Code review efficiency is essential for increasing Dropbox engineering productivity. The current code review process can be updated to formalize and encourage (when appropriate) an existing best practice already in use today at Dropbox.
Currently, when reviewing a diff, the reviewer has 2 options: Accept and Request changes. While these options indeed work in many cases, often enough, the general idea as reflected in the diff is correct, but there are some changes to be made. The reviewer trusts the author to implement the changes correctly without reviewing it another time, realizing such extra review will be neither necessary or productive.
In that case, the current 2 options [Accept, Reject] do not fit, and the reviewer is often tempted to use a ‘conditional’ Accept. Meaning the diff is accepted provided that the author will make those changes. This has the drawback that the author could accidentally miss the reviewers comment and land the diff as is.
Another workaround involves working with remote offices. The reviewer prefer not to block the author, so they resign as a reviewer and suggest someone from the author’s office as reviewer. This has two big issues. First, the commit message will not have the original reviewer on it, so if there’s a prod issue, or someone is just going through git log for context, they wouldn’t see who the actual reviewer was. Second, the diff doesn’t appear in the author’s queue but in the new reviewer’s queue. And the next action should be taken by the author.
It’s debatable, but it seems that the above behavior described in those workarounds is a good practice, and might be the preferred solution to the problem presented above. This is due to reducing non-productive iterations from the review process.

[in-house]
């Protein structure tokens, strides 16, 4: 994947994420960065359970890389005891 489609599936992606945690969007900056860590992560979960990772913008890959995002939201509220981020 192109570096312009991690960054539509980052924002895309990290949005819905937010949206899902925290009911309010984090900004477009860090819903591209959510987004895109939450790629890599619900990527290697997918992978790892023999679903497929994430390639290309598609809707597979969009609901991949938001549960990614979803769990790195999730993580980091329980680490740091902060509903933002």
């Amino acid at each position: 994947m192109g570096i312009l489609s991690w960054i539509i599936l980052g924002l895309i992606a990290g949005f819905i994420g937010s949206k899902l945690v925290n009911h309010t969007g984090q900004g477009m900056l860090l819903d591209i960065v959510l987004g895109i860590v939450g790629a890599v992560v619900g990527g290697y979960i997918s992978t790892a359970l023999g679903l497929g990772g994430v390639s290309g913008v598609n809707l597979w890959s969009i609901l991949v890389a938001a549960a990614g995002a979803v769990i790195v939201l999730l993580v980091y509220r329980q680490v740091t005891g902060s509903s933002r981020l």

This situation above occurs often enough, and if we want to encourage and formalize this practice, then it would be useful to integrate this solution into the Phabricator tool. This can be implemented as a new state ‘conditional accept’ that is considered to be an accepted state by the arc diff tool. As an extra precaution from unintentional mistakes, arc land can prohibit landing a diff with conditional accept until a new change was introduced, or until all inline comments are marked as done, or both.
While this proposal has the potential to speed up the review and development process in general, it can have an even greater impact, when working with remote offices in opposite timezones. When each iteration on the diff can take a day, it can save an entire day in each diff (or even 2 days on a weekend).
Additionally, such approach amplifies a sense of empowerment, ownership, and autonomy of the author, all of which are desired outcomes.